Those that go see Foxcatcher thinking it is a typical Steve Carell movie will be in for a major surprise. In the film Carell stars as E. I. du Pont, the real-life perplexing multimillionaire who used his millions to sponsor the Olympic wrestling team, including Olympic gold medal winning brothers Mark and Dave Schultz (played by Channing Tatum and Mark Ruffalo, respectively). In an interview with The New York Times, Carell spoke about how he ended up playing a role so outside his comedy wheelhouse, how he connected with du Pont’s isolation, and his thoughts on leaving The Office.
Though the role is completely different from what audiences would expect from Carell, he confesses that he wasn’t seeking a particularly different role. He explains, “It wasn’t anything I was lobbying for. I wasn’t looking for dark, moody, dangerous characters to play.”
In fact, Carell claims the role has nothing to do with attempting to increase his profile as a dramatic actor. He says, “I don’t care if people take me seriously. But I’m glad to be given the opportunity to try different things.” Nonetheless, later Carell points out that nobody would consider him for dramatic roles if he didn’t take the plunge and pursue them. He explains, “You can tell people you’re capable of doing something, but that doesn’t mean anything. If you go out and take some chances, then you might be offered other things that are even greater chances.”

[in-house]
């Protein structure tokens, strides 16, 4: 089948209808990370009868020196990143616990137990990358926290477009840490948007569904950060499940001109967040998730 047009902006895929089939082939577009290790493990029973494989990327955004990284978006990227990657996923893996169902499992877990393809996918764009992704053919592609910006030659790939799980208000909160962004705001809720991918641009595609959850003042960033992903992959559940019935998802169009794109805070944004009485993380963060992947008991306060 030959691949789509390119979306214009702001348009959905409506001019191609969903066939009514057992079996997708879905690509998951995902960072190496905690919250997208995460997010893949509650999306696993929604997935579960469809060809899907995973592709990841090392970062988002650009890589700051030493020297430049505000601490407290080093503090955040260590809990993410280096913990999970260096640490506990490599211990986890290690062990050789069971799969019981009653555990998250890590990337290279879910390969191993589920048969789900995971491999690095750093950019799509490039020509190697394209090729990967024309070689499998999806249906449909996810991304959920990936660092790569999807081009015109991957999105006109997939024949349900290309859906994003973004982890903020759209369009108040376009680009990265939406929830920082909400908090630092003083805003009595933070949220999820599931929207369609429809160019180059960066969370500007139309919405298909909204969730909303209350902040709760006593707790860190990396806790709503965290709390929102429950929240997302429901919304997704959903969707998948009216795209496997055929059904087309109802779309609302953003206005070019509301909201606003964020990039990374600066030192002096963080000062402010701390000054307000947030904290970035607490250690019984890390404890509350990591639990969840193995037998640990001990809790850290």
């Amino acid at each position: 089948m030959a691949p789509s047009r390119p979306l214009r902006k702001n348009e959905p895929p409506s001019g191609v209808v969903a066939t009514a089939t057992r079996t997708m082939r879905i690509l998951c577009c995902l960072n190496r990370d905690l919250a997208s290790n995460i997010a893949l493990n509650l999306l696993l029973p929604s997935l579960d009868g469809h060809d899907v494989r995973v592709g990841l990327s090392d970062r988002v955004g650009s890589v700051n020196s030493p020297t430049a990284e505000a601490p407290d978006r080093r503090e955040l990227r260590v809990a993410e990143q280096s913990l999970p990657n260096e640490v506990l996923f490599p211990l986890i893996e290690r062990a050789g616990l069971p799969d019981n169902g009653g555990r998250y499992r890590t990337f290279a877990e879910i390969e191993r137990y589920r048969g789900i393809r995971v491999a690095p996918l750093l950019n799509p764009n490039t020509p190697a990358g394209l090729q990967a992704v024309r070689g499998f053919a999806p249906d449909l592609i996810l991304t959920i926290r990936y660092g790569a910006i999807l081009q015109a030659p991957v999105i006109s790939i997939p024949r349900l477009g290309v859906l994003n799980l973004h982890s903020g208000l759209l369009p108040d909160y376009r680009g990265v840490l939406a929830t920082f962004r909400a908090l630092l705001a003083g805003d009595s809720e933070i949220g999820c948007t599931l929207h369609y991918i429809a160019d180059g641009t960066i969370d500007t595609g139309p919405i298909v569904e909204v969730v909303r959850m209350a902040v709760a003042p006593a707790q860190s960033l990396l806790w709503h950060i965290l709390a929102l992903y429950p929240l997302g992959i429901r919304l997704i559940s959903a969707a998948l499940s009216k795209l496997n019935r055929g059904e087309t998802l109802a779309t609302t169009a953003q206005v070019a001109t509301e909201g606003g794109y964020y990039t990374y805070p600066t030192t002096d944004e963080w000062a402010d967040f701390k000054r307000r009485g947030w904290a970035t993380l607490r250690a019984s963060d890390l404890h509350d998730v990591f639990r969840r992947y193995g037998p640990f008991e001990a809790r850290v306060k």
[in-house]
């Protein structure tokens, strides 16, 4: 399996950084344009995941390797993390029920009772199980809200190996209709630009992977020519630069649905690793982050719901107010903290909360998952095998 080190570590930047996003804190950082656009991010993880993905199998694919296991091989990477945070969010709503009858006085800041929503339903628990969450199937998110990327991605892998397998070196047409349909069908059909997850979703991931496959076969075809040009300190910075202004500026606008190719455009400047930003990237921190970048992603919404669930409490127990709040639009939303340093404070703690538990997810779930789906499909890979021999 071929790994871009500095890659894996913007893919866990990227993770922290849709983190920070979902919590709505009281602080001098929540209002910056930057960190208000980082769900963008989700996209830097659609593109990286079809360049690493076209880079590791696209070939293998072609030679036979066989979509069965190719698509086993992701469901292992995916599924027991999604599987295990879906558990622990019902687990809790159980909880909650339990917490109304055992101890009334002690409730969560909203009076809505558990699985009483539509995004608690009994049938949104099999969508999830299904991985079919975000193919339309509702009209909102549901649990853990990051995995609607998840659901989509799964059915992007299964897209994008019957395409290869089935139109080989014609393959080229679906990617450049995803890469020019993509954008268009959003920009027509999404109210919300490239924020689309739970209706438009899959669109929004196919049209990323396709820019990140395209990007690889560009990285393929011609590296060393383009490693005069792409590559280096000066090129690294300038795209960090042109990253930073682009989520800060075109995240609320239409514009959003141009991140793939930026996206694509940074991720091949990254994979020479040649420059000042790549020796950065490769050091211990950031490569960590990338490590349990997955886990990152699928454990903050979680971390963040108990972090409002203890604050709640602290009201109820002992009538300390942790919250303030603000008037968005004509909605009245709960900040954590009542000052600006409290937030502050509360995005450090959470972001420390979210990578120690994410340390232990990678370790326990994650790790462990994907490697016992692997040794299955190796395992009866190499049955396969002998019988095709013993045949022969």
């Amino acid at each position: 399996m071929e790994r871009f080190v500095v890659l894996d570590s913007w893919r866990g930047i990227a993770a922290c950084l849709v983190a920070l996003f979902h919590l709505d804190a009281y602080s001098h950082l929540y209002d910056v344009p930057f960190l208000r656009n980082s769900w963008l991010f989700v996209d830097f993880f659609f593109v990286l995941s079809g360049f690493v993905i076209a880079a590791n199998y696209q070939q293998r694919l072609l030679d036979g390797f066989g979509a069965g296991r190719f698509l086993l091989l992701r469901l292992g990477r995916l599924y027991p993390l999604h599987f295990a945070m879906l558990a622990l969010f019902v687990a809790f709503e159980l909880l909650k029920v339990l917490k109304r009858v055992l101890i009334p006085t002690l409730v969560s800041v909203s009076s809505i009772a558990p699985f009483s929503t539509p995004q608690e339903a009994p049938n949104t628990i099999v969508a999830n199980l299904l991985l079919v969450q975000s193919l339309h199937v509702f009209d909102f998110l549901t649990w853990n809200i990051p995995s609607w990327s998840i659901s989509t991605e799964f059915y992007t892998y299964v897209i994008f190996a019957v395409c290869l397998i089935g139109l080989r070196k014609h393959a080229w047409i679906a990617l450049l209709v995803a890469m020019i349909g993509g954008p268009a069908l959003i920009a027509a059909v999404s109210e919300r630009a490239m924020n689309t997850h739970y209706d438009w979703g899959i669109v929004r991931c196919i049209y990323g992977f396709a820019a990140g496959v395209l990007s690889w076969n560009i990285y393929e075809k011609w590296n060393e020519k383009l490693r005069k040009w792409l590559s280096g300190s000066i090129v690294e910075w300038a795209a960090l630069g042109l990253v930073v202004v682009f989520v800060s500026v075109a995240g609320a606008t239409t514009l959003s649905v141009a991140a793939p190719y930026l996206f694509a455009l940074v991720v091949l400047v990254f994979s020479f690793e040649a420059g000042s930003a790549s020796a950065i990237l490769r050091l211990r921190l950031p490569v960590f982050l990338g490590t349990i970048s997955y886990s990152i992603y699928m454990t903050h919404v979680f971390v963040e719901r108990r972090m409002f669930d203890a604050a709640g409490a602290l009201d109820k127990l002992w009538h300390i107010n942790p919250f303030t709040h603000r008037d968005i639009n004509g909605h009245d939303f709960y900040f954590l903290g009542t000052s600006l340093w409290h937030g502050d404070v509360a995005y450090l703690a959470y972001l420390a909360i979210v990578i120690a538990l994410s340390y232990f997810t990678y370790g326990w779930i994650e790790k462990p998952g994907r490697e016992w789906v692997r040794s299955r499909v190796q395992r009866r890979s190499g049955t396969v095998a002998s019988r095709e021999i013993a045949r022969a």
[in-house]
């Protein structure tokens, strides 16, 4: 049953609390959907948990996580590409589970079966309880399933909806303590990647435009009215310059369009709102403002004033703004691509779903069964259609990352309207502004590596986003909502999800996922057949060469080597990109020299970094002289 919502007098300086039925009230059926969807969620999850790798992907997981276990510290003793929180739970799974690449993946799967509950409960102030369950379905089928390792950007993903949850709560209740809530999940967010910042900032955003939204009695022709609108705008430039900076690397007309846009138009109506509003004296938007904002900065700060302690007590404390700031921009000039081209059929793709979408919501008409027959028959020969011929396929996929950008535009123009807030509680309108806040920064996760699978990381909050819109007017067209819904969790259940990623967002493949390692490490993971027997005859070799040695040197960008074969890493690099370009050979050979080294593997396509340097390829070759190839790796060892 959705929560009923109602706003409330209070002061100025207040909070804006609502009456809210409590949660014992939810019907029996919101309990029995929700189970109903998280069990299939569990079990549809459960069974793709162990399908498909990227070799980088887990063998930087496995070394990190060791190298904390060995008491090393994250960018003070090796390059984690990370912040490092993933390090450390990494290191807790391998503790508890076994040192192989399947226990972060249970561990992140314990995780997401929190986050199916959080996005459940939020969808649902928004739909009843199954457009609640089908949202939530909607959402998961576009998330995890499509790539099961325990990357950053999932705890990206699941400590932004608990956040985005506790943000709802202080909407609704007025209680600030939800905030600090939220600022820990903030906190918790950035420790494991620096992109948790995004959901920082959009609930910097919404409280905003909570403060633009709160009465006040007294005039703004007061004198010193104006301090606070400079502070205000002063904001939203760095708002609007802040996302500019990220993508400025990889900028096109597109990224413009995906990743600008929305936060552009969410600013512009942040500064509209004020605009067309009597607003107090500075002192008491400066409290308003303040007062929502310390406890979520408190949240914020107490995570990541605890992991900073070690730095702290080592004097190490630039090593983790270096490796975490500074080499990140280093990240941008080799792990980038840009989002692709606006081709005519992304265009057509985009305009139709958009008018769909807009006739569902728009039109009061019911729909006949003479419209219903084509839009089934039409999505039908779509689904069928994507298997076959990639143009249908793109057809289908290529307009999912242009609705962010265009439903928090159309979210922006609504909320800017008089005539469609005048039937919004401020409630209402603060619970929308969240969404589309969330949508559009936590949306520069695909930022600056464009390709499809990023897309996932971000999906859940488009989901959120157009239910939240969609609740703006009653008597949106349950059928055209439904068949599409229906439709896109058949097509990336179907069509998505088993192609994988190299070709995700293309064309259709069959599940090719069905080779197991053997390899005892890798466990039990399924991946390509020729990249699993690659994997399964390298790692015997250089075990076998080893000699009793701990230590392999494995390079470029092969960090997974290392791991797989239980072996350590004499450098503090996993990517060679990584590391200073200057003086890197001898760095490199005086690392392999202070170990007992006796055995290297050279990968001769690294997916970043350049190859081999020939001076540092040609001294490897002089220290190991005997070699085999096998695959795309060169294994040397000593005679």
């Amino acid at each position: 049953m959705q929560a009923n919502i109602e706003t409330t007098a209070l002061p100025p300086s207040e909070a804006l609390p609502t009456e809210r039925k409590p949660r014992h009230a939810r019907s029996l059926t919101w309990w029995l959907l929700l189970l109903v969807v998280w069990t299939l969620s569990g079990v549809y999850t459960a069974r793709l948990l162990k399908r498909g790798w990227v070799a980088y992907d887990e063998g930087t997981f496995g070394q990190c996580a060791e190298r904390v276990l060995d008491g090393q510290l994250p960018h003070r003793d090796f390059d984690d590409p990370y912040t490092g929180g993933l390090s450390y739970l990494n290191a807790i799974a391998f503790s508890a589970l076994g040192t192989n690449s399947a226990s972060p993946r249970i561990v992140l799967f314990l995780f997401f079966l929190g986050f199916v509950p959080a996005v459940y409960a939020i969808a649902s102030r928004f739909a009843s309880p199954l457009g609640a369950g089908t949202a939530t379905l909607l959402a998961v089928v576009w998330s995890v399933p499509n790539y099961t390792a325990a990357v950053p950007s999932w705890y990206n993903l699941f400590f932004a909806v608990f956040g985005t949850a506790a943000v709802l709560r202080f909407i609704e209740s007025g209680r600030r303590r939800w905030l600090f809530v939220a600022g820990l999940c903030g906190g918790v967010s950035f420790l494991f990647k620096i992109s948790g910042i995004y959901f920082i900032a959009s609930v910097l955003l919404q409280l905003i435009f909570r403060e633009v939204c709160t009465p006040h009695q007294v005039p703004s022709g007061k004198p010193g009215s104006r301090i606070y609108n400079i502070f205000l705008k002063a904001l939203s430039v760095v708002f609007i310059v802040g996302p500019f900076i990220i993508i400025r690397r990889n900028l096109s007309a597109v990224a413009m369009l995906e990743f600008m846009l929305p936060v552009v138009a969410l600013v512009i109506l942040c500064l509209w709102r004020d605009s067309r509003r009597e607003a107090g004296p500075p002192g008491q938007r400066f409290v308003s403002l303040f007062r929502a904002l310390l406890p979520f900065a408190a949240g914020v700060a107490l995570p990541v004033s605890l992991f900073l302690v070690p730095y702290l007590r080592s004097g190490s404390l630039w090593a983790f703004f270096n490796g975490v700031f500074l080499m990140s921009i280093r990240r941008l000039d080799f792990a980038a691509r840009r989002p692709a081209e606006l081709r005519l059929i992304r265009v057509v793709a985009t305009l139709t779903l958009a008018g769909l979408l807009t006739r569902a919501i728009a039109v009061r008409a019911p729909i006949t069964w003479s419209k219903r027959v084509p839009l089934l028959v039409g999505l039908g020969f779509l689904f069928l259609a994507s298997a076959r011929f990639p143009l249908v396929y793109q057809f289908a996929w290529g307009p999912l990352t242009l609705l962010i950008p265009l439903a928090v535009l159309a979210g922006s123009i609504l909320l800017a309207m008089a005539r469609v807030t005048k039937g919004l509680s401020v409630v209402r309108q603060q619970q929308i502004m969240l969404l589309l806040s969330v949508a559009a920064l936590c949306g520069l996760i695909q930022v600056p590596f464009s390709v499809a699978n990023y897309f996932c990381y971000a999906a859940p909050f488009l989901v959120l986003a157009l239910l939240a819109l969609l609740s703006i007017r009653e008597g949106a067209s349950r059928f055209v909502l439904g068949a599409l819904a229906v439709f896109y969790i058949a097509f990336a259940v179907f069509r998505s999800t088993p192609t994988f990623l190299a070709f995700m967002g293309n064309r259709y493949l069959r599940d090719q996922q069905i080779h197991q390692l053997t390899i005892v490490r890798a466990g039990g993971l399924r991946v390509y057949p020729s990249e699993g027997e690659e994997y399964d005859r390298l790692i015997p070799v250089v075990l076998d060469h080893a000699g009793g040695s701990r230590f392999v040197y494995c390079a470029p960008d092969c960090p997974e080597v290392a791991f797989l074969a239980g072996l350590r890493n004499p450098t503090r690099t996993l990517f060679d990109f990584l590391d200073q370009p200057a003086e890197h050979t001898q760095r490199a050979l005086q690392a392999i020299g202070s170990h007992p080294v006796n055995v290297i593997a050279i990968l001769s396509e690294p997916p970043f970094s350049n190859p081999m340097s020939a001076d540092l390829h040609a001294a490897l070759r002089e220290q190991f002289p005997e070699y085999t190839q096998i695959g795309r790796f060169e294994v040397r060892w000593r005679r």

The heavy makeup that Carell wore as du Pont — which was designed by Bill Corso (who won an Oscar for the makeup for Lemony Snicket’s A Series of Unfortunate Events) — that transformed Carell into the odd-looking du Pont helped him understand the isolation that du Pont felt, but the happy-go-lucky Carell confessed that he had trouble connecting with du Pont’s inner rage.
Another method Carell used to feel du Pont’s isolation was by maintaining an “emotional distance” between him and Tatum on set. Carell recalls, “We didn’t put on our Method hats and get all weird and actor-y. But we both felt that it was best to keep apart from one another and to not really engage personally.”
Naturally, Carell’s career will always be associated with The Office, the NBC sitcom he starred in from 2005 to 2011 (he memorably returned for a cameo in the 2013 series finale). Carell speaks lovingly of the series, but explains that he needed to branch out on his own. He says, “Loved it, best job ever. But at certain points, you just want to jump out into the abyss and see where you land.It doesn’t always work out, but making that leap is an exciting and liberating thing to do.”